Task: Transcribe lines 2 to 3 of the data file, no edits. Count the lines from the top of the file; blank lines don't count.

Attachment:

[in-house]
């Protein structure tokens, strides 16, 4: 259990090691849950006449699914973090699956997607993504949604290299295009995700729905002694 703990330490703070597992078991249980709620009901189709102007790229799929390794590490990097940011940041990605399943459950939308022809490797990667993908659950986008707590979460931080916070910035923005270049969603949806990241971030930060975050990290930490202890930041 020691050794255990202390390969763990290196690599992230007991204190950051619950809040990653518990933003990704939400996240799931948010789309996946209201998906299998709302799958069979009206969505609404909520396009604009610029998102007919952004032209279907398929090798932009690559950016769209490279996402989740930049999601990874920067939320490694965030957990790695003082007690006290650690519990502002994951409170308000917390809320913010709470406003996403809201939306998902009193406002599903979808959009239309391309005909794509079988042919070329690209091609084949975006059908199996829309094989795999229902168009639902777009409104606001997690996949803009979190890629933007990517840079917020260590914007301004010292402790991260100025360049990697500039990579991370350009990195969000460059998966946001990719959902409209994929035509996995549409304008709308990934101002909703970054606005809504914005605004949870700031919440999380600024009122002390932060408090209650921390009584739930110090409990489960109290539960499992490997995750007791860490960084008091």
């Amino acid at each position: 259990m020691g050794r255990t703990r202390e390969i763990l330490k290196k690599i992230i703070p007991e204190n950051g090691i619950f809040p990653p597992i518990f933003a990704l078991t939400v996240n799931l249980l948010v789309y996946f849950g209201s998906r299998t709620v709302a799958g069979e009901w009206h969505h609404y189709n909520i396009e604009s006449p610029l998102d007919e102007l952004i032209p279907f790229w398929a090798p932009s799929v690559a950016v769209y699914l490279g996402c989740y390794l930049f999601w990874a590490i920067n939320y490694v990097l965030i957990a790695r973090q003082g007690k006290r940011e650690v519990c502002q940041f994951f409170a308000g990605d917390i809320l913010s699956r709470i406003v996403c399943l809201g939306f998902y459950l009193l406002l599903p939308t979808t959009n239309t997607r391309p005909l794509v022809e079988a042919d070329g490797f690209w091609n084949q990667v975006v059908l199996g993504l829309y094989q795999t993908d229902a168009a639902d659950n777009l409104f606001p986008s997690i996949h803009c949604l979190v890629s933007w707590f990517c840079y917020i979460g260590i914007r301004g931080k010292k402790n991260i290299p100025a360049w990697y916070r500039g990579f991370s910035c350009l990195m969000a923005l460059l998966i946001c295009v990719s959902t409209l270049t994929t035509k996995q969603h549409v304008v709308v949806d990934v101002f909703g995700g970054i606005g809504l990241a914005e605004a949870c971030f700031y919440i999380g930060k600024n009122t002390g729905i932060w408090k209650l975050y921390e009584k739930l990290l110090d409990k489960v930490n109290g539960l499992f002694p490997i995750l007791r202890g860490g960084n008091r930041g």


């Protein structure tokens, strides 16, 4: 259990090691849950006449699914973090699956997607993504949604290299295009995700729905002694 703990330490703070597992078991249980709620009901189709102007790229799929390794590490990097940011940041990605399943459950939308022809490797990667993908659950986008707590979460931080916070910035923005270049969603949806990241971030930060975050990290930490202890930041 020691050794255990202390390969763990290196690599992230007991204190950051619950809040990653518990933003990704939400996240799931948010789309996946209201998906299998709302799958069979009206969505609404909520396009604009610029998102007919952004032209279907398929090798932009690559950016769209490279996402989740930049999601990874920067939320490694965030957990790695003082007690006290650690519990502002994951409170308000917390809320913010709470406003996403809201939306998902009193406002599903979808959009239309391309005909794509079988042919070329690209091609084949975006059908199996829309094989795999229902168009639902777009409104606001997690996949803009979190890629933007990517840079917020260590914007301004010292402790991260100025360049990697500039990579991370350009990195969000460059998966946001990719959902409209994929035509996995549409304008709308990934101002909703970054606005809504914005605004949870700031919440999380600024009122002390932060408090209650921390009584739930110090409990489960109290539960499992490997995750007791860490960084008091």
């Amino acid at each position: 259990m020691g050794r255990t703990r202390e390969i763990l330490k290196k690599i992230i703070p007991e204190n950051g090691i619950f809040p990653p597992i518990f933003a990704l078991t939400v996240n799931l249980l948010v789309y996946f849950g209201s998906r299998t709620v709302a799958g069979e009901w009206h969505h609404y189709n909520i396009e604009s006449p610029l998102d007919e102007l952004i032209p279907f790229w398929a090798p932009s799929v690559a950016v769209y699914l490279g996402c989740y390794l930049f999601w990874a590490i920067n939320y490694v990097l965030i957990a790695r973090q003082g007690k006290r940011e650690v519990c502002q940041f994951f409170a308000g990605d917390i809320l913010s699956r709470i406003v996403c399943l809201g939306f998902y459950l009193l406002l599903p939308t979808t959009n239309t997607r391309p005909l794509v022809e079988a042919d070329g490797f690209w091609n084949q990667v975006v059908l199996g993504l829309y094989q795999t993908d229902a168009a639902d659950n777009l409104f606001p986008s997690i996949h803009c949604l979190v890629s933007w707590f990517c840079y917020i979460g260590i914007r301004g931080k010292k402790n991260i290299p100025a360049w990697y916070r500039g990579f991370s910035c350009l990195m969000a923005l460059l998966i946001c295009v990719s959902t409209l270049t994929t035509k996995q969603h549409v304008v709308v949806d990934v101002f909703g995700g970054i606005g809504l990241a914005e605004a949870c971030f700031y919440i999380g930060k600024n009122t002390g729905i932060w408090k209650l975050y921390e009584k739930l990290l110090d409990k489960v930490n109290g539960l499992f002694p490997i995750l007791r202890g860490g960084n008091r930041g």